thu 21/02/2019

John Cale, Festival of Voice, Cardiff | reviews, news & interviews

John Cale, Festival of Voice, Cardiff

John Cale, Festival of Voice, Cardiff

Former Velvet joins Gwenno and guests in a leftfield turn for the Land of Song

Cool Cymru: Charlotte Church and John CaleOwen Mathias Photography/www.owenmathias.com

“Are you enjoying Wales, John?” shouts a fan, eventually. Our returning hero has remained taciturn and all but static at his keyboard throughout an epic show that spans one of popular music’s most interesting and influential careers. Cale affects to have misheard. “Am I rejoining Wales?” he ponders. “I certainly hope so. I feel like I’m rejoining every time I’m here.”

Singer-songwriter, composer, record producer and (of course) founding member of the Velvet Underground, John Cale is an inspired choice to open Cardiff’s new Festival of Voice, a biennial attempt to catapult the Welsh capital into the premier league of city arts festivals. The inaugural line-up suggests a cutting-edge, contemporary take on the age-old ‘land of song’. Who better, then, to kick things off than this veteran of the avant-garde and genuinely cool Cymro?

GwennoAnd who better to provide support than Gwenno (pictured above), former Pipette and current queen of off-kilter indie-electronica with strings. She is promoting her first solo effort, Y Dydd Olaf, named after Owain Owain’s late 1960s dystopian novel about people being turned into clones, and she wastes no time in reminding us that voice is not just an instrument but a weapon: one song is dedicated to Chelsea Manning; another is about “media manipulation”; closer “Amser” is an adaptation of a poem in Cornish by her father. Gwenno’s voice hovers low in the mix, powerful but understated, occasionally soaring. She has potential to be a Celtic Björk – one to watch, certainly.

Cale’s arrival and the opener Time Stands Still set a darker tone: brooding, haunting, challenging. Dressed from head to toe in black, Cale cuts a lugubrious figure, in the mould of his contemporaries Dylan and Cohen: “I don’t want to hear about Christmas / Or dancing in the snow,” he sings. To begin, the set is dominated by material from Cale’s new M:FANS record, a reworking of his own 1982 album Music For a New Society. Hearing “Endless Plain of Fortune” in 2016 is a reminder that Cale was – and still is – as much an innovator as Bowie, if much less a showman. For “Chinese Envoy” Cale is backed by strings; for “Thoughtless” by a big, dirty brass section. “If You Were Still Around” sees the first appearance of the House Gospel Choir. His brilliant band (bass, drums and guitar) are present throughout.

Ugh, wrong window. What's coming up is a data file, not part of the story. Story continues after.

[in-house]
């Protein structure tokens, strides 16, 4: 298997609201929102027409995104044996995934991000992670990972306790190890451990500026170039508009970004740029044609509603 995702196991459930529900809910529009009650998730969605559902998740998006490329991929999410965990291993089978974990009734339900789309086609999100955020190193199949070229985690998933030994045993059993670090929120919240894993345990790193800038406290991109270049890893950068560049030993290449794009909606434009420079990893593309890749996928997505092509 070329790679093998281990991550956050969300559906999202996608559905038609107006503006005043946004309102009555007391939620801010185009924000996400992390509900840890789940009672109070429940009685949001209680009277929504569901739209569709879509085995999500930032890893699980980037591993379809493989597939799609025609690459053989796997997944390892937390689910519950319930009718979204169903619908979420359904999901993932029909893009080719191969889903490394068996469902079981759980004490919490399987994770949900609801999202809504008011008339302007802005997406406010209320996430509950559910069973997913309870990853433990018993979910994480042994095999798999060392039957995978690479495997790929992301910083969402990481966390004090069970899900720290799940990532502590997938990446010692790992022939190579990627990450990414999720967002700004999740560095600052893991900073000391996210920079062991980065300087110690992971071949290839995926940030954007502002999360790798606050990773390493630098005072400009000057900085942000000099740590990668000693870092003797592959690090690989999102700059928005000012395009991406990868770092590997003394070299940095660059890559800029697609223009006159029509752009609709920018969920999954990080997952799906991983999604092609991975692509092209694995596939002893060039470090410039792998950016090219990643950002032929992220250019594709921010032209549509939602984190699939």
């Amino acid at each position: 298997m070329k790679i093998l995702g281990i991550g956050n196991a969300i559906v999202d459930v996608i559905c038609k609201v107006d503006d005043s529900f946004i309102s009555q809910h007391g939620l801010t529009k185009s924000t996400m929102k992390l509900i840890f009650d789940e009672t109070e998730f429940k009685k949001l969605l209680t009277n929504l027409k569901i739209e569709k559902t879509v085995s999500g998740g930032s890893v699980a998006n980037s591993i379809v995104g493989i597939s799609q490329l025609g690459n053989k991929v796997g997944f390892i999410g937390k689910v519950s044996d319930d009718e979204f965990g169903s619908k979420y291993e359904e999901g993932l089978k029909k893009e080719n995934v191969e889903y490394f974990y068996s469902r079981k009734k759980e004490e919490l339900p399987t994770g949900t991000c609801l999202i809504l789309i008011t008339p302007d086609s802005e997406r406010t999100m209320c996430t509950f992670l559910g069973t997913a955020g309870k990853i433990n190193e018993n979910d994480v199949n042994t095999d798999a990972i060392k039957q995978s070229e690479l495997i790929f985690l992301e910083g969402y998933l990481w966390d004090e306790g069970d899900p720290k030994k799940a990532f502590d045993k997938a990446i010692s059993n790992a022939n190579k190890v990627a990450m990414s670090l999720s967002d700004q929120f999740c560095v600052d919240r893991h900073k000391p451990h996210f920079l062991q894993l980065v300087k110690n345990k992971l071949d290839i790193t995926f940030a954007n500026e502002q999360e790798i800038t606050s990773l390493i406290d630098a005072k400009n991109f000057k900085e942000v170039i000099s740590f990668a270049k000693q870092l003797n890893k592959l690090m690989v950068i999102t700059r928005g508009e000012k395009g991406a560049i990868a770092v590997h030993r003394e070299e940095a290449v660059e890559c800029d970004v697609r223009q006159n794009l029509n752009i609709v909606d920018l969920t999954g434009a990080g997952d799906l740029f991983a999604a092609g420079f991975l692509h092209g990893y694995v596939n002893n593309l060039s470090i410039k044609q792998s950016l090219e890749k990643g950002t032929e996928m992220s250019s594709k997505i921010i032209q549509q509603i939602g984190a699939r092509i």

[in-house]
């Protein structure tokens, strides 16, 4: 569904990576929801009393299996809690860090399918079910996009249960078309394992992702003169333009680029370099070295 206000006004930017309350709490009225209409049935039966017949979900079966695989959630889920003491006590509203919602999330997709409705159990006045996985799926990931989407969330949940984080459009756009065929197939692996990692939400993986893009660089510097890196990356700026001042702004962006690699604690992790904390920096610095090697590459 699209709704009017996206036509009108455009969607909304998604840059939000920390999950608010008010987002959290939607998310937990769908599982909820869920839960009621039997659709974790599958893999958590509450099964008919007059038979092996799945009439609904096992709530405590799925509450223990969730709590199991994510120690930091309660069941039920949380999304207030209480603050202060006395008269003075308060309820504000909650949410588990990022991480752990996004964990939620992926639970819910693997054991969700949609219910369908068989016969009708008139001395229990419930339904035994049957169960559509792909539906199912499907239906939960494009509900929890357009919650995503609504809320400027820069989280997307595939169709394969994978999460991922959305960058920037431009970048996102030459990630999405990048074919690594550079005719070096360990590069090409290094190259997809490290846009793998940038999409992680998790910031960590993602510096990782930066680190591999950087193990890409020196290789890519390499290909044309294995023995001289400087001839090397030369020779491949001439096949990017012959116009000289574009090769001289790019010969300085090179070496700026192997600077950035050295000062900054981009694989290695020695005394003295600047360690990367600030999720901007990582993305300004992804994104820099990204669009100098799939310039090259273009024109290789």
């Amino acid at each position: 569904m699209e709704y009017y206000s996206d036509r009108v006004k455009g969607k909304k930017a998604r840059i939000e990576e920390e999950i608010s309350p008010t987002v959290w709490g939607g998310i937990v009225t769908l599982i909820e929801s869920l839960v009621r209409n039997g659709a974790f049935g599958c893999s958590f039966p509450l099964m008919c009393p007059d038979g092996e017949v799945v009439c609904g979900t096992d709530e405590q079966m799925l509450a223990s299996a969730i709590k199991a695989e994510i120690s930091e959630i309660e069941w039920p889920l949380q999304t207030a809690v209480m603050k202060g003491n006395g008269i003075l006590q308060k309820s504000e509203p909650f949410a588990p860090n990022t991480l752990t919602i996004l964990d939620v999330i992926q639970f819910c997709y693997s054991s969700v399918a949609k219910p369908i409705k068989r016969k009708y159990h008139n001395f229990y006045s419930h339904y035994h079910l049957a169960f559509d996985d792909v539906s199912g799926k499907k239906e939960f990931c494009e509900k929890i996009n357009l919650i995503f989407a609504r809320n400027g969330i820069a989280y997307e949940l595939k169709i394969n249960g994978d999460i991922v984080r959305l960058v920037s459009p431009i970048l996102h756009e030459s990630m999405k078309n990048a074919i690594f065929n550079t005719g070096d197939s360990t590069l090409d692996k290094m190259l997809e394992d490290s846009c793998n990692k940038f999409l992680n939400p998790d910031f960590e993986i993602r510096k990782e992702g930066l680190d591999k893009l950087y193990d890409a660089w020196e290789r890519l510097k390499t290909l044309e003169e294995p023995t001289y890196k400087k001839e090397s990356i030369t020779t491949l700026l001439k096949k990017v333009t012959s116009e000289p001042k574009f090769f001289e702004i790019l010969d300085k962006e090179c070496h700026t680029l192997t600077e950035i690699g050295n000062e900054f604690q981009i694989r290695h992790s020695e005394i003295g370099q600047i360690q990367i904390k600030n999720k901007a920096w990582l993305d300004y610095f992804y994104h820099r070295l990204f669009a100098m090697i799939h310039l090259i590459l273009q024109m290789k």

Michael Sheen, John Cale, Charlotte ChurchWhat holds it all together, as is only proper in the circumstances, is Cale’s voice. By turns familiar and unfamiliar, rich and strange, powerful and soulful, strident and melancholy, the mix betrays a biography: Welsh heritage, London art school, New York cool. The Velvets’ “Sunday Morning”, on which the bass player saws his strings with a bow, draws a huge cheer.

Then there are the guests. Michael Sheen appears without fanfare for an avant-garde rendition of the Dylan Thomas poem “And death shall have no dominion”, and Charlotte Church (pictured above with Sheen and Cale) gives a wonderful, near-impromptu backing vocal performance later in the set. This is a very different kind of Cool Cymru to the brash flag-waving of the late 1990s. World-class talent no longer needs to shout to be heard.

Despite his assured place in the canon, tonight is confirmation that Cale’s oeuvre exists in the dark underbelly of rock’n’roll. It’s a difficult listen at times. “Wasteland” is machine-gun drums against a backdrop of apocalyptic imagery. Progenitor, experimenter, transgressor: yes. Pop star: no. And it seems the Cardiff audience wouldn’t have it any other way. Presented at the end with a wooden sheep, Cale taps his heart to indicate his gratitude and shuffles off, finally a smile cracking his wizened features. Rejoining Wales? When the land of song just took a leftfield turn, who wouldn’t?

It's a reminder that Cale was – and still is – as much an innovator as Bowie

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Average: 4 (1 vote)

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